Talk About: Law and Religion
Blog of the International Center for Law and Religion Studies
This article will offer examples from three policies to demonstrate ways in which state policies are set up to socialize religious minorities and integrate secular values in (a) their institutional organization, (b) their religious activities, and (c) their official communications. Comparisons with the historically majoritarian Roman Catholic religion will demonstrate the hidden discriminations which are also present.
The requirement for recertification of foreign-trained clergy is simply excessive. It is obvious that if religious organizations have not yet introduced such a procedure, it means that they recognize the qualifications of clergy educated outside of Russia. So, there is no reason for the state to doubt these qualifications either. For some religious organizations, it does not matter where exactly a person received spiritual education.
Now, in reality, every secular system is, I think, some sort of hybrid. Even the French Declaration of the Rights of Man and the Citizen, which is held up as a paradigm of the statist model of rights, says men are born free and remain free and equal in rights. Some rights are limits on state powers. Here we think of classic civil rights, such as freedom of speech, association, assembly, the press, and freedom of religion. Other rights are entitlements, positive rights such as the right to education, health care, employment, and housing. These are not limits on state power, they are things citizens are entitled to receive from the state.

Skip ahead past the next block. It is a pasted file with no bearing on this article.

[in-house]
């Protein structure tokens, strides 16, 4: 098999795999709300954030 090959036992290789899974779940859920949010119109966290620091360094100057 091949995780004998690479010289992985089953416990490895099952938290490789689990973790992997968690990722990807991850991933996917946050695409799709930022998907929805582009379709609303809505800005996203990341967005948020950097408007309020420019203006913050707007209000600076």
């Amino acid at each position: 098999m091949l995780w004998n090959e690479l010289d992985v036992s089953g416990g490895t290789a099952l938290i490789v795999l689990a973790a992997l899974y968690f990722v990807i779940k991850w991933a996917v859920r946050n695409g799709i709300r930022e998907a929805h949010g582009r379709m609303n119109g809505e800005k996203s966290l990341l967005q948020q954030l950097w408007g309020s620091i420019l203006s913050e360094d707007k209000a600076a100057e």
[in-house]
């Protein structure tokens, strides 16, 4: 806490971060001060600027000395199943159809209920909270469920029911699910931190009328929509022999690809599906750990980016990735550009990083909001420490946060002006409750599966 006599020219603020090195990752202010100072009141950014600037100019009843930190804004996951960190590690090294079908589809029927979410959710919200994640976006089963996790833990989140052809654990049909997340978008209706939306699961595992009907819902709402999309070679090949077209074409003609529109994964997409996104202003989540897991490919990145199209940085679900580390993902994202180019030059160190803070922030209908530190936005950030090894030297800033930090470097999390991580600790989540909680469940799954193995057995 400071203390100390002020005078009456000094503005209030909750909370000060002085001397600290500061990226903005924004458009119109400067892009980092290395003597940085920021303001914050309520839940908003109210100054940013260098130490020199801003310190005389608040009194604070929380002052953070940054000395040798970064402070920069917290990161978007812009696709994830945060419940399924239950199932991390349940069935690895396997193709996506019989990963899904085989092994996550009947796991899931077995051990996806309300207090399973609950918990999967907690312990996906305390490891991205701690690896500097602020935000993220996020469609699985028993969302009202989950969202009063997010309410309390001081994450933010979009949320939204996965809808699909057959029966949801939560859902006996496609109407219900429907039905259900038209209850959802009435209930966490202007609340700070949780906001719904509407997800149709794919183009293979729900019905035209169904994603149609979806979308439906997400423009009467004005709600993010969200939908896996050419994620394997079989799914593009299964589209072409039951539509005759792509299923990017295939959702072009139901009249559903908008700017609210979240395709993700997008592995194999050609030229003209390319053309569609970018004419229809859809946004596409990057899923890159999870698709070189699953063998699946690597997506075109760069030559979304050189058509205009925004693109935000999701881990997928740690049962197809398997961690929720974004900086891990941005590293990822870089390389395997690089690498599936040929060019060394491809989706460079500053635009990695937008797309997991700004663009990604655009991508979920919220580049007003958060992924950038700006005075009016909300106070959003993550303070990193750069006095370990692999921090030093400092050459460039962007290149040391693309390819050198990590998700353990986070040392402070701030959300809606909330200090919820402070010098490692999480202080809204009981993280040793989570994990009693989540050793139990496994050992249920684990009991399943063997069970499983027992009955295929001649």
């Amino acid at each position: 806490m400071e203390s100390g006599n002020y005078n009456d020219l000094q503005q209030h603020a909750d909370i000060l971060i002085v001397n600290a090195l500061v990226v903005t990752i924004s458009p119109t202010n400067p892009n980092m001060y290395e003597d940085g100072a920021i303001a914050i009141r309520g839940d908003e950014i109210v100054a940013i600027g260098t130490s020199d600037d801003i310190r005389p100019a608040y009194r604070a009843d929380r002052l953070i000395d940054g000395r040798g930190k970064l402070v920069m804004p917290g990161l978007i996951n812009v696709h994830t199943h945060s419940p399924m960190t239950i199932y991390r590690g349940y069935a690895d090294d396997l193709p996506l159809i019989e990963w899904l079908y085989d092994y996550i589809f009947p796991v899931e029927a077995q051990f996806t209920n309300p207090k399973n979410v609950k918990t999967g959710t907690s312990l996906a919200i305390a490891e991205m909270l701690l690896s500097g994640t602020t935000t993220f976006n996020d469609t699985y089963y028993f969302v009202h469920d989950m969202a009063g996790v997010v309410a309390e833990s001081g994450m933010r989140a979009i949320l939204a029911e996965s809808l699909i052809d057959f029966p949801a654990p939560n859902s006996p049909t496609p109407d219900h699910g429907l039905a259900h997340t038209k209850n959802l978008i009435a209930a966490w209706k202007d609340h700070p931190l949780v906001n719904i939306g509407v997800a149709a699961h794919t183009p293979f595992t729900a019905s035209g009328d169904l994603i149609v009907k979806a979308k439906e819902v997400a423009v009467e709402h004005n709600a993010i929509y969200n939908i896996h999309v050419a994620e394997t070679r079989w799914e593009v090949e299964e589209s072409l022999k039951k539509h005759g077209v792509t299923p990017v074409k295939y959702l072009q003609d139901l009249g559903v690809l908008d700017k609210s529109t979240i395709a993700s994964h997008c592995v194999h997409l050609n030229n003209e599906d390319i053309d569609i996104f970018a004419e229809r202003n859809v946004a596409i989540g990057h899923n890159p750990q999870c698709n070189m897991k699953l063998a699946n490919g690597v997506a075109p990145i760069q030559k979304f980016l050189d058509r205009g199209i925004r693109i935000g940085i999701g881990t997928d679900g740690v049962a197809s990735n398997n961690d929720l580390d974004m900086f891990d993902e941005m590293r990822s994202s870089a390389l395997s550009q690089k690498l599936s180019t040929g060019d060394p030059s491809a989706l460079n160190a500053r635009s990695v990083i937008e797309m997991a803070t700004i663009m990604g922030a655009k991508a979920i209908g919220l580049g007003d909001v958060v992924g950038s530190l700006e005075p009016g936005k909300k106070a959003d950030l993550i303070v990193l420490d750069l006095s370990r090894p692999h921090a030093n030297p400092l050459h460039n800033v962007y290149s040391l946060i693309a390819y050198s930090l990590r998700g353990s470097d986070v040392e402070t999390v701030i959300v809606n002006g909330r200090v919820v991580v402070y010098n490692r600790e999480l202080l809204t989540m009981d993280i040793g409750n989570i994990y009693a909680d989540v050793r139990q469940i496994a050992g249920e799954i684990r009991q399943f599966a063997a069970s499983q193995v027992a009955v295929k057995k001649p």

Is the Court really prepared to insist, in the midst of a life-threatening pandemic, that state experts and officials treat religious school children identically to college students and office employees? That they may not distinguish kindergartners from retail customers? That the Court knows best how to assess the risk of transmission posed by each of the innumerable activities present in American life? Perhaps Justice Barrett has shifted the Court in this direction, though one may hope not: this sort of activist second-guessing would undermine democracy and the rule of law.
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